Eager to welcome a beautiful soul today, Kristi Scott whom I “met” through Twitter & the #FMFparty community.  Besides looking a little like my sister, I feel drawn to the beauty of this sweet soul, so passionate & lovely.  Her post is part of a series of guests post over the next couple of months on the theme of Genesis 50:20, What you meant for evil, God meant for good.  This passage in particular stuck out to me a few weeks ago in a marriage class the hubz & I have been attending.  It’s a complex idea worth exploring, especially when ‘ish is hard!  Since I recently decided to put a little more focus into editing my memoir, it seemed a good time to invite my fellow writers to help explore this issue here, while I explore it in my book.  I hope and pray the series will lead to an exploration of the redemption happening in your own life.  Amen & Amen.


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I was a wide-eyed, idealistic 23-year-old woman when I decided to uproot my new post-college life and move to another country. I had only been abroad twice before, yet I knew this new place was my long-lost home before I stepped off the airplane. God had called me and I was anxious to start. I was 24 when I left LAX that summer of 2010, my heart full of joy for the year-long adventure ahead.

Just days after arriving at the orphanage in Peru, reality set in. In America, I was a college-educated, smart, bright, young woman with an amazing future ahead of her. In Peru, I was a virtually illiterate tourist trying to help orphans she could barely communicate with.

All my idealism drifted into the nearby ocean shore.

If you haven’t been to a place seeping with poverty and heartbreak before, you’ve likely seen pictures or a non-profit’s promotional video of such circumstances. I’ve seen those videos and the pictures and I’ve seen the pain up close. The children you’ve seen need rescuing and many people want to be a part of the rescue. I was volunteering in a place meant for after-the-rescue part of a child’s story. But the rescuing was still going on in those kids’ lives and my own heart needed some rescuing of its own.

I would tell you details if I thought you would still pay attention. But surely, if you’re like most, you would only focus on the details. The details matter but not for the purposes of this story; this story is about something deeper than details.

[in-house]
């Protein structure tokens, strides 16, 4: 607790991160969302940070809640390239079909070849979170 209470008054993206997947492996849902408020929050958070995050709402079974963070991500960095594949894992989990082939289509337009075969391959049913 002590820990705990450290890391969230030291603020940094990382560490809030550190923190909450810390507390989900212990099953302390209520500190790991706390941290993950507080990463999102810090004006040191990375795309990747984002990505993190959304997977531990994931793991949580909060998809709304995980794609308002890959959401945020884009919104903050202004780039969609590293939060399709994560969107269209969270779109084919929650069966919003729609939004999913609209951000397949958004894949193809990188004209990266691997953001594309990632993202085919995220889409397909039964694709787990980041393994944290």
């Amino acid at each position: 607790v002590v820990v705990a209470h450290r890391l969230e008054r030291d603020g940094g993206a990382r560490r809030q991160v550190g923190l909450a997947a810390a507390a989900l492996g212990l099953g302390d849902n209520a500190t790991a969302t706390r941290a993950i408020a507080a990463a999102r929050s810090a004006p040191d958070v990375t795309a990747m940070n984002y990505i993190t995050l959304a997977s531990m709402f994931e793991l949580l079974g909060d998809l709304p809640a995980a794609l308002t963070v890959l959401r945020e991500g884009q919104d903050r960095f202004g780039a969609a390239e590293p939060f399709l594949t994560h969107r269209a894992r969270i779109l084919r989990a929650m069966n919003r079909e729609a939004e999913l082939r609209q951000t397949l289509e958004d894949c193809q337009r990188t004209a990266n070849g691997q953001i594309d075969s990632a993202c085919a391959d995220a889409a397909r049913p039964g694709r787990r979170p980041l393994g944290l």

Think of the worst case of child abuse you’ve ever heard. Many of the children at the orphanage had been through it.  I would tell you more but the orphanage would become the worst-story-of-abuse you’ve heard and you’d forget what I’m going to tell you.

Those children healed me.


Just seeing their faces. Holding their hands. Laughing with them. Those children healed me. They healed my selfishness, they healed my broken heart, they healed my worry, they healed every part of my broken soul. Had they never been to the orphanage, surely they would have never healed my broken heart.

Don’t misunderstand, as most do.

If I could take all the things back that those children healed in me so that they could have whole families and lovely lives that never saw the inside of an orphanage, I would. If I could receive my pain again in order to insure that no child would ever need to be taken from their family again, I would do it without hesitation.

Here lies the tension.

My God sent those children there because evil happened to them. Many of them faced terrible things since being there.  They had good experiences too, don’t misunderstand. Those children had better lives because of that place. Since leaving the orphanage, many of them have faced pain and horror again. Not all of them, but many.

Yet, my soul is not the same because of the joy they gave me.

My soul is not the same because of the grief that they gave me.

Because of them, I am forever mended up by divine broken hands through the life of those kids.  Those orphans rescued me. To this day, they rescue me. The evil that they have endured brought them to the orphanage, where they were free to love a broken gringa like me.

That makes no sense unless…

…unless you know the God who redeems a boy who was sold into slavery and turns him into royalty.

…unless you know the God who sends a baby to earth to save humanity.

…unless you know the God who floods worlds in order to change everything.

…unless you know the God who doesn’t give up.  The God who can’t give up on his kids, including me.

I am not fixed or perfect because of those children. Rather, my eyes are fixed on a God who heals me through those who most people have forgotten.  The powerful systems and the money and the privilege haven’t healed me once; they only perpetuate my brokenness.

Even still, the experiences that have broken the lives of Peruvian orphans and privileged Americans alike cannot prevail. The Rescue Plan is complete; He’s always with us and always on His way. He can’t leave the evil to itself; He transforms it into something that looks like an orphan’s hands healing a broken 24-year-old woman’s heart.

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headshotAbout: Kristi Scott runs an after-school program for junior high students during the day. At night, she writes about faith and social issues on her blog .  She loves Jesus, laughing, Peruvian orphans, and dystopian fiction. She lives in Los Angeles with her celebrity fish, Ruddy.  Find her on Twitter



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